Recall from last month's story that in the Division Playoffs between the Kansas City Kingers and the Detroit Doublejumpers, the final match had ended in a tie, when Marvin J. Mavin came from behind to take a game from the Kansas City captain, Dr. Sharper.
But the game ended in controversy with Dr. Sharper accusing Marvin of cheating and demanding that the referee, Dasha Dachner, search Marvin's copious hair for concealed communications devices. A near-riot took place and Dasha ordered all the players off the field while she made an urgent phone call to National Checker League President Nhoj Rekca.
Dasha then used her wireless mic to announce, "Mr. Rekca has ruled. Searches must be requested before a game begins, not after it ends. The result stands and a sudden-death game will begin."
Booing came loudly from the huge Kansas City hometown crowd, but it wasn't going to change anything. Dasha called Marvin and Dr. Sharper back to the field and announced the terms of the Playoff version of the sudden death round.
"Play continues, alternating colors, until one player wins. If the other player doesn't win the next game, the match is over, otherwise the match continues until a player wins two games in a row, or scores a win followed by a draw. After six games, the first player to win carries the day.
"Gentlemen, play checkers!"
"But what about his hair?" complained Dr. Sharper.
"What about your hair?" said Marvin. "You ain't got much and it's probably full of cooties!"
"The decision of the NCL President is final!" said Dasha. "Begin play now or you will be ordered out of the match."
After a few stares and glowering looks passed between Marvin and Dr. Sharper, play did finally commence. There were two draws, then Marvin won a game but Dr. Sharper won the next. Another two draws followed.
The next player to take a game would claim the Division Title for his team.
Two more draws later, the following position was on the board with Marvin to play.
"Another draw," said Dr. Sharper, "unless, of course, you blow it and lose. Which you will. I'm a doctor and I can see how tired you are."
"Hey, Sharpie, cut the talk. I ain't tired. And I ain't going to lose neither."
"Right, you'll cheat again."
"That does it!" Marvin stood up and remained silent for a moment. The crowd fully expected him to call for the referee and make a complaint.
But instead, Marvin made his move.
What move would you have made in this position? Is the game a dead draw as Dr. Sharper claimed? Or did Marvin have a "sharper" view of the position?
Stay sharp, solve the problem, and give a sharp click of your mouse on Read More to see the solution and the conclusion of our story.
Problem and solution are by grandmaster problemist Brian Hinkle.
A---8-3 5-9---B 3-7 9-13---C 7-2 6-9 2-6 9-14 6-9 14-17 9-14 17-21 14-18 13-17 18-14 17-22 14-17 22-25 17-22 25-29 22-26 29-25 31-27 25-29 27-23 29-25 23-19 25-29 19-15 29-25 15-10 25-29 10-7 29-25 7-2 25-29 2-6 29-25 6-10 25-29 10-14 29-25 14-18---D 25-29 18-22 21-25 26-30. White Wins.
A---Please note that White doesn’t have the move but will still win. Also note that if the man on 31 was on 30, then it would be a draw. This may be the earliest possible setting of Situation #1 in Payne’s book from 1756.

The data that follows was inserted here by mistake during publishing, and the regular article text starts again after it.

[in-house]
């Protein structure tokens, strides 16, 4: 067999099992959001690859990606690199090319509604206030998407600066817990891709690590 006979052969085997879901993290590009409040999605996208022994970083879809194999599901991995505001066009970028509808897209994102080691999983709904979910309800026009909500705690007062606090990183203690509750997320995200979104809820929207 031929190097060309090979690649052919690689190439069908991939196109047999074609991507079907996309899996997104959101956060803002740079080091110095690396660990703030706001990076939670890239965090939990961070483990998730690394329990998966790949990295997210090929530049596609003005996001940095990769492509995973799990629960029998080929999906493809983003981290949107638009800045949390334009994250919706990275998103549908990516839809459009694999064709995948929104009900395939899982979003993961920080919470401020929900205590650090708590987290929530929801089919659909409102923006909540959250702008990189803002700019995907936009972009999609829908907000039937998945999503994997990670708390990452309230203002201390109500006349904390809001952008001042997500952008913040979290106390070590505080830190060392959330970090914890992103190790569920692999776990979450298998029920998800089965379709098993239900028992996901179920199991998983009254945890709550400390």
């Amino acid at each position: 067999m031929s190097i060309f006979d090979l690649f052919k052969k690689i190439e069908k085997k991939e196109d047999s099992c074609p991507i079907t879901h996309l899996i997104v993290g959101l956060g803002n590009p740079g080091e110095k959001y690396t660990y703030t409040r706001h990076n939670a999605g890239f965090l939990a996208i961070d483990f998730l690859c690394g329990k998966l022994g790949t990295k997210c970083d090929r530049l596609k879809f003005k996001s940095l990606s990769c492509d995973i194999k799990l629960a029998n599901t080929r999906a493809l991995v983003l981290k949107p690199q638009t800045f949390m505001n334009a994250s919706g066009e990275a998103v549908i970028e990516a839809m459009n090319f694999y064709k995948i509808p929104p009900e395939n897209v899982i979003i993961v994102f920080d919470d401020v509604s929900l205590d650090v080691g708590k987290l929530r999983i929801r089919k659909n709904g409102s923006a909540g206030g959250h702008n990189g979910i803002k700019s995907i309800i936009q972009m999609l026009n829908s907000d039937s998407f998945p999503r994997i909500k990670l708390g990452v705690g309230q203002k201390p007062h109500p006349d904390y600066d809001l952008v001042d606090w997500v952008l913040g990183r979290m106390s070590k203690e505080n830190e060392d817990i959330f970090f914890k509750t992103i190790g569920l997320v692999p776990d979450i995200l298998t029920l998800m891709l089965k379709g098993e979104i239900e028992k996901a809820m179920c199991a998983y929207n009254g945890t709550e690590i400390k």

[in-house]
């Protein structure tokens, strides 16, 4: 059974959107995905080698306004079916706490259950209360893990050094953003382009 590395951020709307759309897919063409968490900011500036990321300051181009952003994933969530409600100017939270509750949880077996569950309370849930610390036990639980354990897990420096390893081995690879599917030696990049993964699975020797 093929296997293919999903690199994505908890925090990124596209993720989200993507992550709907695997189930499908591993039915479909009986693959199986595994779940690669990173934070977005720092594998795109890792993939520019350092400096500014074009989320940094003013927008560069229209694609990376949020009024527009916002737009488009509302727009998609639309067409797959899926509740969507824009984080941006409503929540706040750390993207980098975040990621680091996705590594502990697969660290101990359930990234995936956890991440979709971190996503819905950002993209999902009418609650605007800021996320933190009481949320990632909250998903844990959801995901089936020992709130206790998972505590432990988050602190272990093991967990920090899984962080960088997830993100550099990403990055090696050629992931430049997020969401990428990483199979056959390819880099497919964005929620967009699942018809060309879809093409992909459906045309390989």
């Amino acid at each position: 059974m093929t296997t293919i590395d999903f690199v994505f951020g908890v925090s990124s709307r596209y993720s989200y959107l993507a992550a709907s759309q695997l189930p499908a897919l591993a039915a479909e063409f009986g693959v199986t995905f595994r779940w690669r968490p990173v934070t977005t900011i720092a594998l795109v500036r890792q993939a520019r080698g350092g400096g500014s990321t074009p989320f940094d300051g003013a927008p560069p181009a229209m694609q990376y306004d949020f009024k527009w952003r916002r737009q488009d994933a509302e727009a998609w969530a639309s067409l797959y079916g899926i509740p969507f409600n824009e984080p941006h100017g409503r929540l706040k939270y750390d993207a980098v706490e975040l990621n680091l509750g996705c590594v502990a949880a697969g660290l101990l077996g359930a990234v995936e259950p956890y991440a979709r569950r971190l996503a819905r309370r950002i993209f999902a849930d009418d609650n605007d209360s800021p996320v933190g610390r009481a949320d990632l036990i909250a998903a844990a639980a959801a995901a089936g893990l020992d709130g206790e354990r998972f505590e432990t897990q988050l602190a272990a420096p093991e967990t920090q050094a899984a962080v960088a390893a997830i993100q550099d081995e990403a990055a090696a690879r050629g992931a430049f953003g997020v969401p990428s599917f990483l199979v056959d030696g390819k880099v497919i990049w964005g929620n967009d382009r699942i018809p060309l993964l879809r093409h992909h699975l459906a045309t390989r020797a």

B---6-9 3-7 9-13 7-10 5-9 10-6 ... same.
C---9-14 7-2 6-9 2-6 9-13 ... same.
D---Now this has transposed into Payne’s Situation #1 with Black to move after 3 moves.
Somewhere around the twelfth move above, Dr. Sharper couldn't help but realize that his position was hopelessly lost. Yet he still refused to resign, and Marvin had to play the game out until the very last move was made.
"You cheated," Dr. Sharper said. "I know you did."
"Aw, not again," said Marvin. "I ain't never met a poor sport like you. Betcha you're the cheater when it comes to billing your patients, you old quack!"
"Off the field!" the referee ordered. "Detroit has won the match and there is no more to say. One more word from either of you and I'll have you both suspended for a full season! Sportsmanship is the hallmark of championship checkers and I won't tolerate this!"
The players knew of Dasha Dachner's fearsome reputation. She wasn't kidding around. Both of them quickly left the field while the crowd continued to boo, although it wasn't entirely clear at whom their jeers were directed. Marvin, for taking the title? Their hometown Captain, for losing? The referee ... just for being the referee?
One thing was clear, and unfortunate. Dr. Sharper and Marvin weren't going to shake hands. Some great checkers had been played out on the field, but sportsmanship had suffered a loss, and all the fine play in the world wouldn't make up for it.
Editor's Note: We've brought up the topic of sportsmanship more than once recently, and, in the words of our story's referee, we do indeed believe it to be the hallmark of the game of checkers, something that sets the standard for other intellectual sports. At The Checker Maven we believe that every single player of checkers, from an utter novice to a multiple-time world champion, can be a lasting credit to the game by playing with honor, respect, humility, grace, and sportsmanship. We hope you'll agree.